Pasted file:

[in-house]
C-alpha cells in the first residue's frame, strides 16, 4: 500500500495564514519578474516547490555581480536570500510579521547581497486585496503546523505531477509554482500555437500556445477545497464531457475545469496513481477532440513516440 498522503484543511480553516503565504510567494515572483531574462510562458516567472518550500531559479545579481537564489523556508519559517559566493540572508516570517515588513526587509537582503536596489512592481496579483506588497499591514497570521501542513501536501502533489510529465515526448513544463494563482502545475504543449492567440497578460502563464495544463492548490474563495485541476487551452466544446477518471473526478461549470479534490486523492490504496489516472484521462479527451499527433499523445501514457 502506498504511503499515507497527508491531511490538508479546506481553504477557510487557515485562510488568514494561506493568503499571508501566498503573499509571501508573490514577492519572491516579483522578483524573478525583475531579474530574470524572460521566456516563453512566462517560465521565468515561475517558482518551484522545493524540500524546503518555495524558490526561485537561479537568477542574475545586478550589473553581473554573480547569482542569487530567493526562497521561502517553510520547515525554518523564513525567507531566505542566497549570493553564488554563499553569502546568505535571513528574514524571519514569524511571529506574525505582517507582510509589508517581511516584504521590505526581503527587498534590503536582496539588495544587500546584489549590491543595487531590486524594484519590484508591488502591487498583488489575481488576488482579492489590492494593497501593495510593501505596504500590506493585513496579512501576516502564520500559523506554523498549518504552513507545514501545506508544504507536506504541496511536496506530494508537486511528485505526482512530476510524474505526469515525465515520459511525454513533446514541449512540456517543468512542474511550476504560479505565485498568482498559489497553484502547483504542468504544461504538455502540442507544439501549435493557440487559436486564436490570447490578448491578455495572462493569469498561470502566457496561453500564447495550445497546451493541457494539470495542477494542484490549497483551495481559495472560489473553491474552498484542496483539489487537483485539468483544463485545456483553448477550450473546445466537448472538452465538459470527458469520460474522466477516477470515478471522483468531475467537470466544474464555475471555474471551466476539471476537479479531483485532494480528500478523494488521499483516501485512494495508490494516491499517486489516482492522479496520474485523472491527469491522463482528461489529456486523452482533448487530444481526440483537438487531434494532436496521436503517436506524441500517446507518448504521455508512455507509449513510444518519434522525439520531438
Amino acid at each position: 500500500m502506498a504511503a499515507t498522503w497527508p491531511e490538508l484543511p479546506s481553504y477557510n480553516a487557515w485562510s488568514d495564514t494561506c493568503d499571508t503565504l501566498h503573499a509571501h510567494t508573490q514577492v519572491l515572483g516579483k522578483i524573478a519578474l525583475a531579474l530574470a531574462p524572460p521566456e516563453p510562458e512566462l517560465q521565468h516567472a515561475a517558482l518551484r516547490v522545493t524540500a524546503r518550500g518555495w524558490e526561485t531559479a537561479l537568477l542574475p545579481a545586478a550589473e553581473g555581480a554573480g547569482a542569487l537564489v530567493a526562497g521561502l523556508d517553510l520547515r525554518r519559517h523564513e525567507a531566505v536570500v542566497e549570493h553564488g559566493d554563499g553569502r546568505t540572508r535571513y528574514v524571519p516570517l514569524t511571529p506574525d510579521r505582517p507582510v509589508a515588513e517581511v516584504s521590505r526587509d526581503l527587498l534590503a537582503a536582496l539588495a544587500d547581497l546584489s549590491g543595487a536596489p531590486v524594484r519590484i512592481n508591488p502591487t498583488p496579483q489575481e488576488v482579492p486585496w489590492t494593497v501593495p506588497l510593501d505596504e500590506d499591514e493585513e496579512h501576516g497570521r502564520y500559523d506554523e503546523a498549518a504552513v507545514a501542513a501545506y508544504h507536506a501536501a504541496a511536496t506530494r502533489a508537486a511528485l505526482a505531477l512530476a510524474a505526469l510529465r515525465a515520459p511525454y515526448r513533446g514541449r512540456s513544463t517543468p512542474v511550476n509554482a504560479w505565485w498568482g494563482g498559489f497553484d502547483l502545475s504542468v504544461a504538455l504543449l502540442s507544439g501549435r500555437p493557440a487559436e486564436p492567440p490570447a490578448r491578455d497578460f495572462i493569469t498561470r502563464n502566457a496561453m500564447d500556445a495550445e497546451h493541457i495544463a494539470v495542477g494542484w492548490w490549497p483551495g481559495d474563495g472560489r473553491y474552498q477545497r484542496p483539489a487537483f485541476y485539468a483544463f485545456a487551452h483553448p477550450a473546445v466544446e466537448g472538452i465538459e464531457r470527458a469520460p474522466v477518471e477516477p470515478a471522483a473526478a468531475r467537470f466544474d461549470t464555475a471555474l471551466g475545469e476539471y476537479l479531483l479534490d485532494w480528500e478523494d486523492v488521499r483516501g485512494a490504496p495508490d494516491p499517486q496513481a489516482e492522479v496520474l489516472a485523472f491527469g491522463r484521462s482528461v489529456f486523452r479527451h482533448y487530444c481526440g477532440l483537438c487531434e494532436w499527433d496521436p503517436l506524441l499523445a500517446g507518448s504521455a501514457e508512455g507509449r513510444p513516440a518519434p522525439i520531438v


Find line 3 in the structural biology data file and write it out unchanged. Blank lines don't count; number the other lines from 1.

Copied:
Amino acid at each position: 500500500m502506498a504511503a499515507t498522503w497527508p491531511e490538508l484543511p479546506s481553504y477557510n480553516a487557515w485562510s488568514d495564514t494561506c493568503d499571508t503565504l501566498h503573499a509571501h510567494t508573490q514577492v519572491l515572483g516579483k522578483i524573478a519578474l525583475a531579474l530574470a531574462p524572460p521566456e516563453p510562458e512566462l517560465q521565468h516567472a515561475a517558482l518551484r516547490v522545493t524540500a524546503r518550500g518555495w524558490e526561485t531559479a537561479l537568477l542574475p545579481a545586478a550589473e553581473g555581480a554573480g547569482a542569487l537564489v530567493a526562497g521561502l523556508d517553510l520547515r525554518r519559517h523564513e525567507a531566505v536570500v542566497e549570493h553564488g559566493d554563499g553569502r546568505t540572508r535571513y528574514v524571519p516570517l514569524t511571529p506574525d510579521r505582517p507582510v509589508a515588513e517581511v516584504s521590505r526587509d526581503l527587498l534590503a537582503a536582496l539588495a544587500d547581497l546584489s549590491g543595487a536596489p531590486v524594484r519590484i512592481n508591488p502591487t498583488p496579483q489575481e488576488v482579492p486585496w489590492t494593497v501593495p506588497l510593501d505596504e500590506d499591514e493585513e496579512h501576516g497570521r502564520y500559523d506554523e503546523a498549518a504552513v507545514a501542513a501545506y508544504h507536506a501536501a504541496a511536496t506530494r502533489a508537486a511528485l505526482a505531477l512530476a510524474a505526469l510529465r515525465a515520459p511525454y515526448r513533446g514541449r512540456s513544463t517543468p512542474v511550476n509554482a504560479w505565485w498568482g494563482g498559489f497553484d502547483l502545475s504542468v504544461a504538455l504543449l502540442s507544439g501549435r500555437p493557440a487559436e486564436p492567440p490570447a490578448r491578455d497578460f495572462i493569469t498561470r502563464n502566457a496561453m500564447d500556445a495550445e497546451h493541457i495544463a494539470v495542477g494542484w492548490w490549497p483551495g481559495d474563495g472560489r473553491y474552498q477545497r484542496p483539489a487537483f485541476y485539468a483544463f485545456a487551452h483553448p477550450a473546445v466544446e466537448g472538452i465538459e464531457r470527458a469520460p474522466v477518471e477516477p470515478a471522483a473526478a468531475r467537470f466544474d461549470t464555475a471555474l471551466g475545469e476539471y476537479l479531483l479534490d485532494w480528500e478523494d486523492v488521499r483516501g485512494a490504496p495508490d494516491p499517486q496513481a489516482e492522479v496520474l489516472a485523472f491527469g491522463r484521462s482528461v489529456f486523452r479527451h482533448y487530444c481526440g477532440l483537438c487531434e494532436w499527433d496521436p503517436l506524441l499523445a500517446g507518448s504521455a501514457e508512455g507509449r513510444p513516440a518519434p522525439i520531438v